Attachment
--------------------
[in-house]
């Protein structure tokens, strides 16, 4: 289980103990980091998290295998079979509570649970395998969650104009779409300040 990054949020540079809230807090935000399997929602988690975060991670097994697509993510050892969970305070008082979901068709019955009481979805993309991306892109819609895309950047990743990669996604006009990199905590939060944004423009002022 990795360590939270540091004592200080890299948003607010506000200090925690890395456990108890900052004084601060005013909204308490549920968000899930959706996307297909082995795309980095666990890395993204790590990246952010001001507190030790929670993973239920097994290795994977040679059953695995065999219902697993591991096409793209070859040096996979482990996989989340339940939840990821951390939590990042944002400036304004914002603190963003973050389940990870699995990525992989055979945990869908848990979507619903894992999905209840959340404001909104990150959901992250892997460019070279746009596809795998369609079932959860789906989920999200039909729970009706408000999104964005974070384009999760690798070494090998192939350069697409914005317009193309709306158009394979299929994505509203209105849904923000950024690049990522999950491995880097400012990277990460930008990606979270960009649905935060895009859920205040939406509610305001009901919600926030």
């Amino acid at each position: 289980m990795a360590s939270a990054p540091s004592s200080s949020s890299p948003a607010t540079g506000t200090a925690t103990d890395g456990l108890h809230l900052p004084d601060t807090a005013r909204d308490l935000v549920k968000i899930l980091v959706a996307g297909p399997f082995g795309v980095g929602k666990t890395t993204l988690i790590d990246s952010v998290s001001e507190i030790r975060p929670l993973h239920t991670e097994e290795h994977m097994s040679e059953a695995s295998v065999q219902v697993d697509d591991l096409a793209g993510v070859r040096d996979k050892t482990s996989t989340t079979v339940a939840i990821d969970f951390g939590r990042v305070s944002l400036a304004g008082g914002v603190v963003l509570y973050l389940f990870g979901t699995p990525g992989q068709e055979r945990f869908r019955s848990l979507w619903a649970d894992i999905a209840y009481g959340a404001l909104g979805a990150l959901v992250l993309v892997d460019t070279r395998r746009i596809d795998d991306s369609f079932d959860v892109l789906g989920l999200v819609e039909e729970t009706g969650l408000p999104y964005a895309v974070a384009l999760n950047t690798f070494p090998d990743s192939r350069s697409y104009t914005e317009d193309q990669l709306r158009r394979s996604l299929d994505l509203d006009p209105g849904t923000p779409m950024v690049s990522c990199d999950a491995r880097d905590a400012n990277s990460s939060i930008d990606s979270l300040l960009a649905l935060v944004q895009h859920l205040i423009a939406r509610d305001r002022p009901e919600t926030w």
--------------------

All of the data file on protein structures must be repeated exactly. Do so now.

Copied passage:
[in-house]
């Protein structure tokens, strides 16, 4: 289980103990980091998290295998079979509570649970395998969650104009779409300040 990054949020540079809230807090935000399997929602988690975060991670097994697509993510050892969970305070008082979901068709019955009481979805993309991306892109819609895309950047990743990669996604006009990199905590939060944004423009002022 990795360590939270540091004592200080890299948003607010506000200090925690890395456990108890900052004084601060005013909204308490549920968000899930959706996307297909082995795309980095666990890395993204790590990246952010001001507190030790929670993973239920097994290795994977040679059953695995065999219902697993591991096409793209070859040096996979482990996989989340339940939840990821951390939590990042944002400036304004914002603190963003973050389940990870699995990525992989055979945990869908848990979507619903894992999905209840959340404001909104990150959901992250892997460019070279746009596809795998369609079932959860789906989920999200039909729970009706408000999104964005974070384009999760690798070494090998192939350069697409914005317009193309709306158009394979299929994505509203209105849904923000950024690049990522999950491995880097400012990277990460930008990606979270960009649905935060895009859920205040939406509610305001009901919600926030």
């Amino acid at each position: 289980m990795a360590s939270a990054p540091s004592s200080s949020s890299p948003a607010t540079g506000t200090a925690t103990d890395g456990l108890h809230l900052p004084d601060t807090a005013r909204d308490l935000v549920k968000i899930l980091v959706a996307g297909p399997f082995g795309v980095g929602k666990t890395t993204l988690i790590d990246s952010v998290s001001e507190i030790r975060p929670l993973h239920t991670e097994e290795h994977m097994s040679e059953a695995s295998v065999q219902v697993d697509d591991l096409a793209g993510v070859r040096d996979k050892t482990s996989t989340t079979v339940a939840i990821d969970f951390g939590r990042v305070s944002l400036a304004g008082g914002v603190v963003l509570y973050l389940f990870g979901t699995p990525g992989q068709e055979r945990f869908r019955s848990l979507w619903a649970d894992i999905a209840y009481g959340a404001l909104g979805a990150l959901v992250l993309v892997d460019t070279r395998r746009i596809d795998d991306s369609f079932d959860v892109l789906g989920l999200v819609e039909e729970t009706g969650l408000p999104y964005a895309v974070a384009l999760n950047t690798f070494p090998d990743s192939r350069s697409y104009t914005e317009d193309q990669l709306r158009r394979s996604l299929d994505l509203d006009p209105g849904t923000p779409m950024v690049s990522c990199d999950a491995r880097d905590a400012n990277s990460s939060i930008d990606s979270l300040l960009a649905l935060v944004q895009h859920l205040i423009a939406r509610d305001r002022p009901e919600t926030w």